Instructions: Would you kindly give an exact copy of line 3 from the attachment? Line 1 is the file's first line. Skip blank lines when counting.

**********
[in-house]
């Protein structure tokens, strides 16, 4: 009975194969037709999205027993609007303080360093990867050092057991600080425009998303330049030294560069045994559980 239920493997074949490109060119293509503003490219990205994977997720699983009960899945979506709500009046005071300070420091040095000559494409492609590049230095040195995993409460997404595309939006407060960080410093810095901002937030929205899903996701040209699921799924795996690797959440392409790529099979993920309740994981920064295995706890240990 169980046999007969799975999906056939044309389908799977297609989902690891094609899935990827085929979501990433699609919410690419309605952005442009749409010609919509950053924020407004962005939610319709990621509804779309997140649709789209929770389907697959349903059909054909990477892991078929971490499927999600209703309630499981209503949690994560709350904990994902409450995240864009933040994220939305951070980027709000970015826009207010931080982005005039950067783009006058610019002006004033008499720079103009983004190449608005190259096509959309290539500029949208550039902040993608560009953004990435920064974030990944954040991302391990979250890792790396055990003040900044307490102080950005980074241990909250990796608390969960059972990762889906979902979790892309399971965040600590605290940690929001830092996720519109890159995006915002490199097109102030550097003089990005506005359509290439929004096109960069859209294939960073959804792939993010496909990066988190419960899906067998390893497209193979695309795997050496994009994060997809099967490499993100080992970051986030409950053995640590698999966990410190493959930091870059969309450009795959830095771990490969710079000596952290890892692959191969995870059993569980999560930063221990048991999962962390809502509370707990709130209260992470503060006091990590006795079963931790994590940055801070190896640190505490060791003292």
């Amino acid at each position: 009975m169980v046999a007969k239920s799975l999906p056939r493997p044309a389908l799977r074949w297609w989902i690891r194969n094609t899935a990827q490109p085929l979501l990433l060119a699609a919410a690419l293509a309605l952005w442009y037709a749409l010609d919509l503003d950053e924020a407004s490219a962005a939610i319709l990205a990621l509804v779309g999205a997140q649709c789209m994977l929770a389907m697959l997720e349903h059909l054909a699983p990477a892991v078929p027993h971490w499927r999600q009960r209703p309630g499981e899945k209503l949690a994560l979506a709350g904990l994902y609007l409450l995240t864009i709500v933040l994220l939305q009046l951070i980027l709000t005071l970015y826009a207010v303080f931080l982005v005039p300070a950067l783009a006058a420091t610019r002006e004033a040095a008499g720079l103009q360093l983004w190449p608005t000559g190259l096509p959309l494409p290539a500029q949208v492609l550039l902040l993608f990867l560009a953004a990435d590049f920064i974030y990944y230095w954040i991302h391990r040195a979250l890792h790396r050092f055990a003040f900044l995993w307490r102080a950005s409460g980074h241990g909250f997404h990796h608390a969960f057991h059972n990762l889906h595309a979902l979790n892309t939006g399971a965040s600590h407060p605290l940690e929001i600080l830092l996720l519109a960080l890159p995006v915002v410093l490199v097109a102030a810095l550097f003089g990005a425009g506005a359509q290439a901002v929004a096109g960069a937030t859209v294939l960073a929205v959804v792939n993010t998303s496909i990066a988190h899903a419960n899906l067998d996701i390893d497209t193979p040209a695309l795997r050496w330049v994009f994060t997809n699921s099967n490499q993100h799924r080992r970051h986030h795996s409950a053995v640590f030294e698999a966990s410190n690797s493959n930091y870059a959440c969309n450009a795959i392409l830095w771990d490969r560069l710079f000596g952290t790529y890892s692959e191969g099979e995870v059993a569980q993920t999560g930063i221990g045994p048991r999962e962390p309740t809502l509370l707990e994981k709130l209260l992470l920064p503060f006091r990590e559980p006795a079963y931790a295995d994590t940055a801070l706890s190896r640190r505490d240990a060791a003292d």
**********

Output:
């Amino acid at each position: 009975m169980v046999a007969k239920s799975l999906p056939r493997p044309a389908l799977r074949w297609w989902i690891r194969n094609t899935a990827q490109p085929l979501l990433l060119a699609a919410a690419l293509a309605l952005w442009y037709a749409l010609d919509l503003d950053e924020a407004s490219a962005a939610i319709l990205a990621l509804v779309g999205a997140q649709c789209m994977l929770a389907m697959l997720e349903h059909l054909a699983p990477a892991v078929p027993h971490w499927r999600q009960r209703p309630g499981e899945k209503l949690a994560l979506a709350g904990l994902y609007l409450l995240t864009i709500v933040l994220l939305q009046l951070i980027l709000t005071l970015y826009a207010v303080f931080l982005v005039p300070a950067l783009a006058a420091t610019r002006e004033a040095a008499g720079l103009q360093l983004w190449p608005t000559g190259l096509p959309l494409p290539a500029q949208v492609l550039l902040l993608f990867l560009a953004a990435d590049f920064i974030y990944y230095w954040i991302h391990r040195a979250l890792h790396r050092f055990a003040f900044l995993w307490r102080a950005s409460g980074h241990g909250f997404h990796h608390a969960f057991h059972n990762l889906h595309a979902l979790n892309t939006g399971a965040s600590h407060p605290l940690e929001i600080l830092l996720l519109a960080l890159p995006v915002v410093l490199v097109a102030a810095l550097f003089g990005a425009g506005a359509q290439a901002v929004a096109g960069a937030t859209v294939l960073a929205v959804v792939n993010t998303s496909i990066a988190h899903a419960n899906l067998d996701i390893d497209t193979p040209a695309l795997r050496w330049v994009f994060t997809n699921s099967n490499q993100h799924r080992r970051h986030h795996s409950a053995v640590f030294e698999a966990s410190n690797s493959n930091y870059a959440c969309n450009a795959i392409l830095w771990d490969r560069l710079f000596g952290t790529y890892s692959e191969g099979e995870v059993a569980q993920t999560g930063i221990g045994p048991r999962e962390p309740t809502l509370l707990e994981k709130l209260l992470l920064p503060f006091r990590e559980p006795a079963y931790a295995d994590t940055a801070l706890s190896r640190r505490d240990a060791a003292d």